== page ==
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Larry Fink on Composition and Improvisation: The Photography Workshop Series Paperback – May 31, 2014
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As a reading experience, the books feel more like monographs with expansive captions than generic how-to guides. – Eye Magazine
If his energy on the page is anything to go by, a workshop encounter with Larry Fink must be like grabbing a power cable firing out sparks. – Eye Magazine
About the Author
Larry Fink has been a professor at Yale University School of Art; Cooper Union School of Art and Architecture; Parsons the New School for Design; and Tyler School of Art, Temple University. Currently, he is a tenured professor of photography at Bard College. His work has been widely exhibited in the United States, including solo exhibitions at Light Gallery, New York; Massachusetts Institute of Technology, Cambridge; Museum of Modern Art, New York; and San Francisco Museum of Modern Art.
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This book is a series of brilliant riffs, with many of Larry’s greatest pictures, on the nature of the photographic process. It is not a how to do it, A to Z, soup to nuts manual on taking pictures. If you read it closely however, you might find yourself entering Larry’s world of the miraculous possibilities inherent in photography. In reading Larry’s words, and looking at his pictures, I’m reminded of Grace Slick’s advice from the Jefferson Airplane, “…you gotta let go, you gotta let go, you gotta let go…”
The key to the kind of picture making advocated by Larry comes on page 30, where he says that the story in a good photograph unfolds as a question. If the photograph gives you all the answers, it becomes stagnant. Much of photojournalism is designed to give the viewer answers. These kinds of pictures misunderstand the difference between photographs and words. Photography is a language of symbols, of space organized in a specific moment in time, and, as such, is inherently ambiguous. Their very nature is to rebel against specific readings. Larry’s work accentuates this tendency in photographs. His work does not manipulate you to have a specific response, they challenge and free you to create your own meaning.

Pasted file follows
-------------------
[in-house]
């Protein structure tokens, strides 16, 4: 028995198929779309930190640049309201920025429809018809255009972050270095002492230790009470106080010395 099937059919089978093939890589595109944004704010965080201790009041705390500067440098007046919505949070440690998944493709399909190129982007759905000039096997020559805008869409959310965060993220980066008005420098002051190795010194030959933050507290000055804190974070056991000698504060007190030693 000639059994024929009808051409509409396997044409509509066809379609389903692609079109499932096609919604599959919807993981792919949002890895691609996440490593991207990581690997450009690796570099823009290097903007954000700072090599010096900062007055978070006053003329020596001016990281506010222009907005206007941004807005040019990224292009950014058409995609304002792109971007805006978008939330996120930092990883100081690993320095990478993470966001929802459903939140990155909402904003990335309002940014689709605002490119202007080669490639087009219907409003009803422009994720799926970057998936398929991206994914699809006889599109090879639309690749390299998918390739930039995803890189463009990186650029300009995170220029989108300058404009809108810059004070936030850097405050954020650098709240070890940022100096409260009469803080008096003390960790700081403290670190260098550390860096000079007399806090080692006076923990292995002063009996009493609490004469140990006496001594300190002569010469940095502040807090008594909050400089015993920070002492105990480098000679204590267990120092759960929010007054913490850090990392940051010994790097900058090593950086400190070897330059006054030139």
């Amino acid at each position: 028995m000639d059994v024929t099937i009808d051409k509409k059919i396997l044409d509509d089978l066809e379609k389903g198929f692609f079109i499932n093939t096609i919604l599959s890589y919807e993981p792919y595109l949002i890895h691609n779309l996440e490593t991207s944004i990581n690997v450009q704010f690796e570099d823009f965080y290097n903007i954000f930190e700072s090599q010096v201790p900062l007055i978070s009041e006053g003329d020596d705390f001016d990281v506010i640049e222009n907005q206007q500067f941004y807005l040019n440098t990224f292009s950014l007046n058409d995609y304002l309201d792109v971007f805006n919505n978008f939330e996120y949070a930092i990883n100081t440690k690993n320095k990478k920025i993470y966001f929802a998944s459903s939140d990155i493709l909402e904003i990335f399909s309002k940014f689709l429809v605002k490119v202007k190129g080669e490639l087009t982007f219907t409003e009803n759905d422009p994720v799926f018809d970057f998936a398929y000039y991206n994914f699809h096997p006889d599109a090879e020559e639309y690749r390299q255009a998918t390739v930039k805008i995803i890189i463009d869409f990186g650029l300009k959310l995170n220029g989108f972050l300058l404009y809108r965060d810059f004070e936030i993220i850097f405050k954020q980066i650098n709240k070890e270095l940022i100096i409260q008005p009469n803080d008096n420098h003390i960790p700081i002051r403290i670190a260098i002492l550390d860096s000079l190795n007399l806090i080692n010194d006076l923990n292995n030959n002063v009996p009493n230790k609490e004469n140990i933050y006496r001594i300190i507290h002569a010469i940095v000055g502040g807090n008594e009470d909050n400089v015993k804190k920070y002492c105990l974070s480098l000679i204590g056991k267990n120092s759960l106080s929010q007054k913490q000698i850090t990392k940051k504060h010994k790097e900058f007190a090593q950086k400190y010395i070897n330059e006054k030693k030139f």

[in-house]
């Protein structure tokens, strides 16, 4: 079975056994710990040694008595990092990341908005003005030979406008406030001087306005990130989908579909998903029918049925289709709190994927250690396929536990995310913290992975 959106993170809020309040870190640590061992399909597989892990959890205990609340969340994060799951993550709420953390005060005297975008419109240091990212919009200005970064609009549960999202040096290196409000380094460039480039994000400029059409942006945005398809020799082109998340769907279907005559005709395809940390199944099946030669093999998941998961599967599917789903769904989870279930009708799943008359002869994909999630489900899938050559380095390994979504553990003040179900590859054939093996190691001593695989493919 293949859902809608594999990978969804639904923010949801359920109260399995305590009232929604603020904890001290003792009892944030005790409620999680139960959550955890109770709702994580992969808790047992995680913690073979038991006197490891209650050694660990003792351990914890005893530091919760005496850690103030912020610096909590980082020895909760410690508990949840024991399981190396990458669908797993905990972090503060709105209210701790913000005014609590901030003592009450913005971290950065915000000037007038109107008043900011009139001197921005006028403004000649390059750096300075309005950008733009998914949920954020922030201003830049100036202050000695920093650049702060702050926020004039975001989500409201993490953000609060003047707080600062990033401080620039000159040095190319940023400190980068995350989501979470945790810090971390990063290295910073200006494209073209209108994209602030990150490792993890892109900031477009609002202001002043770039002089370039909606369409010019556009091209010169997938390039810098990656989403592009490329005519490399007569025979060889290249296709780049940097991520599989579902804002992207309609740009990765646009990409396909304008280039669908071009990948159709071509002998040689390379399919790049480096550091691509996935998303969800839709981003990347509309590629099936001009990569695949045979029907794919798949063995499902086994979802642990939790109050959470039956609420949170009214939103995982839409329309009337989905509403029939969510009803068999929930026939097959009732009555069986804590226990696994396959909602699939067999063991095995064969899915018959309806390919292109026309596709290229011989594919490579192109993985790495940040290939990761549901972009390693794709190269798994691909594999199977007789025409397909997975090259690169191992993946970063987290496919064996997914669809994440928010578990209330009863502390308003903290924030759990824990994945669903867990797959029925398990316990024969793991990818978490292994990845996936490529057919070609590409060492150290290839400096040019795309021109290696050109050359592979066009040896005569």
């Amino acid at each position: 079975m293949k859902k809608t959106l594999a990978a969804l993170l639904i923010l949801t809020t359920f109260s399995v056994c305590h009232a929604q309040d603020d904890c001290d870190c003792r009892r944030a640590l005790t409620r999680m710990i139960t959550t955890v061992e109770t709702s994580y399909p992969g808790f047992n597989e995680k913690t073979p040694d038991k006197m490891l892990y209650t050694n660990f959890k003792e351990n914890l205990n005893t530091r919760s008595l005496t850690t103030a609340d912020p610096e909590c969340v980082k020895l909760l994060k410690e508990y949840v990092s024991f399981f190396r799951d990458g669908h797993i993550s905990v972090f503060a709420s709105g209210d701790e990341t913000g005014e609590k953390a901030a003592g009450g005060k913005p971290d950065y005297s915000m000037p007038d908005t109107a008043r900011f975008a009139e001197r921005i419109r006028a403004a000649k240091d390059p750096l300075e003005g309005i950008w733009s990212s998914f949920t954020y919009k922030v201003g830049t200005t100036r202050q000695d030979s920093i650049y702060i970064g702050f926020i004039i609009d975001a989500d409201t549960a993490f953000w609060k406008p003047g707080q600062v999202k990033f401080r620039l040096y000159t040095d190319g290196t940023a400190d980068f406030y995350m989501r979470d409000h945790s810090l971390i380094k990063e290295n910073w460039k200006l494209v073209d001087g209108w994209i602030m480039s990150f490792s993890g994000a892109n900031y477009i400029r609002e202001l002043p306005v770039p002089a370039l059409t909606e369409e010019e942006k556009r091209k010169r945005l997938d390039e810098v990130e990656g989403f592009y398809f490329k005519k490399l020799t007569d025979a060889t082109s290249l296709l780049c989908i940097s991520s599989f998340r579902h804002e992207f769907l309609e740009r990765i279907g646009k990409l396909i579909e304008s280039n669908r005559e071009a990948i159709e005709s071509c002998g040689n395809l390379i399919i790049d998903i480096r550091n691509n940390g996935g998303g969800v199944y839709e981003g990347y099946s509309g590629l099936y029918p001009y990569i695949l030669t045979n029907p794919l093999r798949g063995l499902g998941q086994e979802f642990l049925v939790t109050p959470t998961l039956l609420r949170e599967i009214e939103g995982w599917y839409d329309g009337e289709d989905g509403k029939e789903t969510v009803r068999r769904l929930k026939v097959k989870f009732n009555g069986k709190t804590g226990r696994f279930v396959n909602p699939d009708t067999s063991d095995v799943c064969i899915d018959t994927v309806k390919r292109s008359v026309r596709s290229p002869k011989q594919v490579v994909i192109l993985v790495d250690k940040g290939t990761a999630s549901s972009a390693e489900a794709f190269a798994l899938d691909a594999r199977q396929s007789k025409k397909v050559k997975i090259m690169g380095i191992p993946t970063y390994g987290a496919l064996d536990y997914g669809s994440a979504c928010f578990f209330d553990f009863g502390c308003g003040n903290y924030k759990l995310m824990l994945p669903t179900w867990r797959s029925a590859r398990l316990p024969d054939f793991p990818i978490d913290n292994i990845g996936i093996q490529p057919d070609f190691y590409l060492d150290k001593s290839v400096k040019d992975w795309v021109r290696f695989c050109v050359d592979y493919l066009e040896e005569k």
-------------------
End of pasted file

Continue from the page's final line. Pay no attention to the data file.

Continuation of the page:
Larry Fink’s photography will not make you feel comfortable. It will not answer many of your questions. But if you’re open to what he is saying, in his words and pictures, some doors in your mind might open. That is his gift to us all in this remarkable book.
Yes, it is not a step-by-step "how-to" as some reviewers have pointed out. But as Larry would argue, that is not what photography is about. He is teaching a much deeper process.
If you go through the photographs and study what Larry says about his process, you'll learn a lot about what makes a photo engaging--understanding a subject, patience, empathy, and a bit of humor. His language won't satisfy everyone and, yes, he's eccentric. That's what makes this book so fun to read and the advice so crucial (it applies to more than photography if you pay close enough attention).
I'll close with this:
If you're a commercial photographer looking to snap 6,000 photos and you need advice on lighting and composition, than this is not your book. However, if you're deeply interested in photography as an art form and looking for advice on how to capture meaningful content, you couldn't find a better mentor.